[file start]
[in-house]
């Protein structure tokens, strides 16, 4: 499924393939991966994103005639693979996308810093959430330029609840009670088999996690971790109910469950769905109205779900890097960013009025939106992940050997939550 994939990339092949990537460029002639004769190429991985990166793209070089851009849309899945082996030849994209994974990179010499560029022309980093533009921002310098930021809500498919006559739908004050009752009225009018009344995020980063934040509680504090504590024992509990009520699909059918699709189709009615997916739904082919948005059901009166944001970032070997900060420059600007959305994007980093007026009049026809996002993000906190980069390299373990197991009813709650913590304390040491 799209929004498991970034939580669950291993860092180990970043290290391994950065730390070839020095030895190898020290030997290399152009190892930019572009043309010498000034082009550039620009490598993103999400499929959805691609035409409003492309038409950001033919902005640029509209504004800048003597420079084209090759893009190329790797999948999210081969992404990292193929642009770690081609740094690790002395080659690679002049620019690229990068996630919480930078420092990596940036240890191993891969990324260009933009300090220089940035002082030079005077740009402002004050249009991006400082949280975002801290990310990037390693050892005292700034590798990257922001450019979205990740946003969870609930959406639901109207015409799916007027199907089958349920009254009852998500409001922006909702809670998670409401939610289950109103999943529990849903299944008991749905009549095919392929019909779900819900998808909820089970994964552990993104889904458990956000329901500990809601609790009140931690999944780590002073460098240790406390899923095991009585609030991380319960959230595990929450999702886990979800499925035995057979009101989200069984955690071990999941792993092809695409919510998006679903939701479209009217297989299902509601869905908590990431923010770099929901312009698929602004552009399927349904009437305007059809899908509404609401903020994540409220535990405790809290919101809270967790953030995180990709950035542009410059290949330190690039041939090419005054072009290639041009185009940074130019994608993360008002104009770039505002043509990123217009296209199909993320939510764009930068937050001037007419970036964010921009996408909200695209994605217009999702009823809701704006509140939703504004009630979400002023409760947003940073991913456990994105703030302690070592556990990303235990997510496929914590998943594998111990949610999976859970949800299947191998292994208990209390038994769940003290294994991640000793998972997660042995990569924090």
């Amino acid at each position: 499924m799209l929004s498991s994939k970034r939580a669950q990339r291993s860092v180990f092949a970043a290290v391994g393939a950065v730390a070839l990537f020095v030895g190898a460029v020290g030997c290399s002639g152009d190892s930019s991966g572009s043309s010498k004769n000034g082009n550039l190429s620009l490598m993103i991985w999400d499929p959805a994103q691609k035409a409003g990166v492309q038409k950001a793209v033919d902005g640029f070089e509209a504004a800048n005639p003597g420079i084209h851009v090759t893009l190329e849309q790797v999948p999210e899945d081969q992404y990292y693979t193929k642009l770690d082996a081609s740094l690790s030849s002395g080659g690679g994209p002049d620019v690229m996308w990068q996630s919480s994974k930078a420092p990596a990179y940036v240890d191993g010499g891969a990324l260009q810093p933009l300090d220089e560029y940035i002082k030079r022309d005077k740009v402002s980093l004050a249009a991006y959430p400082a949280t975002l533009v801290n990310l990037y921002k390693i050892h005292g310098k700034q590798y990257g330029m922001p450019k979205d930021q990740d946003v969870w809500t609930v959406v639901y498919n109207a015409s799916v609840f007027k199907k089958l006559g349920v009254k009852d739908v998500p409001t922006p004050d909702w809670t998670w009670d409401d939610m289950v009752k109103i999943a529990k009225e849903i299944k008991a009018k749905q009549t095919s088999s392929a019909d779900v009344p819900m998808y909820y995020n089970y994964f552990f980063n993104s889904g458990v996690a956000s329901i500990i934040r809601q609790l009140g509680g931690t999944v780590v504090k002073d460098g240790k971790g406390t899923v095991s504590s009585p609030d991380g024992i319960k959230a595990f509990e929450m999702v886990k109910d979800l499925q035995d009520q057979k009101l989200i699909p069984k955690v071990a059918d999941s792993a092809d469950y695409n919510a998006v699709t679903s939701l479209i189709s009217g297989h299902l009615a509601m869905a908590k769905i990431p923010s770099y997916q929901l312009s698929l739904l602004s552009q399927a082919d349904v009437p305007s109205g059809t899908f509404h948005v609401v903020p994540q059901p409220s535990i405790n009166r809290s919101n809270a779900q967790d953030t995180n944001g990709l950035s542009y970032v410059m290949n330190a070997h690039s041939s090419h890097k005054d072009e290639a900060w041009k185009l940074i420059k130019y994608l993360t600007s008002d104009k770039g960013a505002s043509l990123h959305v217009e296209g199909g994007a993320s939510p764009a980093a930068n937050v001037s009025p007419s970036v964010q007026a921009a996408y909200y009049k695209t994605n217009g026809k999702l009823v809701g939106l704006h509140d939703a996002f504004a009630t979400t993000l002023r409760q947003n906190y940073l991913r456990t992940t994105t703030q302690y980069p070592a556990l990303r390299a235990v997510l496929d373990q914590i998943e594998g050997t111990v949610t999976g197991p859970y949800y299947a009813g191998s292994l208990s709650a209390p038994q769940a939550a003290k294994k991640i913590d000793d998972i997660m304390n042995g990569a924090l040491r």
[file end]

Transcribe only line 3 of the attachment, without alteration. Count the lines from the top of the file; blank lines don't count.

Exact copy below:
């Amino acid at each position: 499924m799209l929004s498991s994939k970034r939580a669950q990339r291993s860092v180990f092949a970043a290290v391994g393939a950065v730390a070839l990537f020095v030895g190898a460029v020290g030997c290399s002639g152009d190892s930019s991966g572009s043309s010498k004769n000034g082009n550039l190429s620009l490598m993103i991985w999400d499929p959805a994103q691609k035409a409003g990166v492309q038409k950001a793209v033919d902005g640029f070089e509209a504004a800048n005639p003597g420079i084209h851009v090759t893009l190329e849309q790797v999948p999210e899945d081969q992404y990292y693979t193929k642009l770690d082996a081609s740094l690790s030849s002395g080659g690679g994209p002049d620019v690229m996308w990068q996630s919480s994974k930078a420092p990596a990179y940036v240890d191993g010499g891969a990324l260009q810093p933009l300090d220089e560029y940035i002082k030079r022309d005077k740009v402002s980093l004050a249009a991006y959430p400082a949280t975002l533009v801290n990310l990037y921002k390693i050892h005292g310098k700034q590798y990257g330029m922001p450019k979205d930021q990740d946003v969870w809500t609930v959406v639901y498919n109207a015409s799916v609840f007027k199907k089958l006559g349920v009254k009852d739908v998500p409001t922006p004050d909702w809670t998670w009670d409401d939610m289950v009752k109103i999943a529990k009225e849903i299944k008991a009018k749905q009549t095919s088999s392929a019909d779900v009344p819900m998808y909820y995020n089970y994964f552990f980063n993104s889904g458990v996690a956000s329901i500990i934040r809601q609790l009140g509680g931690t999944v780590v504090k002073d460098g240790k971790g406390t899923v095991s504590s009585p609030d991380g024992i319960k959230a595990f509990e929450m999702v886990k109910d979800l499925q035995d009520q057979k009101l989200i699909p069984k955690v071990a059918d999941s792993a092809d469950y695409n919510a998006v699709t679903s939701l479209i189709s009217g297989h299902l009615a509601m869905a908590k769905i990431p923010s770099y997916q929901l312009s698929l739904l602004s552009q399927a082919d349904v009437p305007s109205g059809t899908f509404h948005v609401v903020p994540q059901p409220s535990i405790n009166r809290s919101n809270a779900q967790d953030t995180n944001g990709l950035s542009y970032v410059m290949n330190a070997h690039s041939s090419h890097k005054d072009e290639a900060w041009k185009l940074i420059k130019y994608l993360t600007s008002d104009k770039g960013a505002s043509l990123h959305v217009e296209g199909g994007a993320s939510p764009a980093a930068n937050v001037s009025p007419s970036v964010q007026a921009a996408y909200y009049k695209t994605n217009g026809k999702l009823v809701g939106l704006h509140d939703a996002f504004a009630t979400t993000l002023r409760q947003n906190y940073l991913r456990t992940t994105t703030q302690y980069p070592a556990l990303r390299a235990v997510l496929d373990q914590i998943e594998g050997t111990v949610t999976g197991p859970y949800y299947a009813g191998s292994l208990s709650a209390p038994q769940a939550a003290k294994k991640i913590d000793d998972i997660m304390n042995g990569a924090l040491r």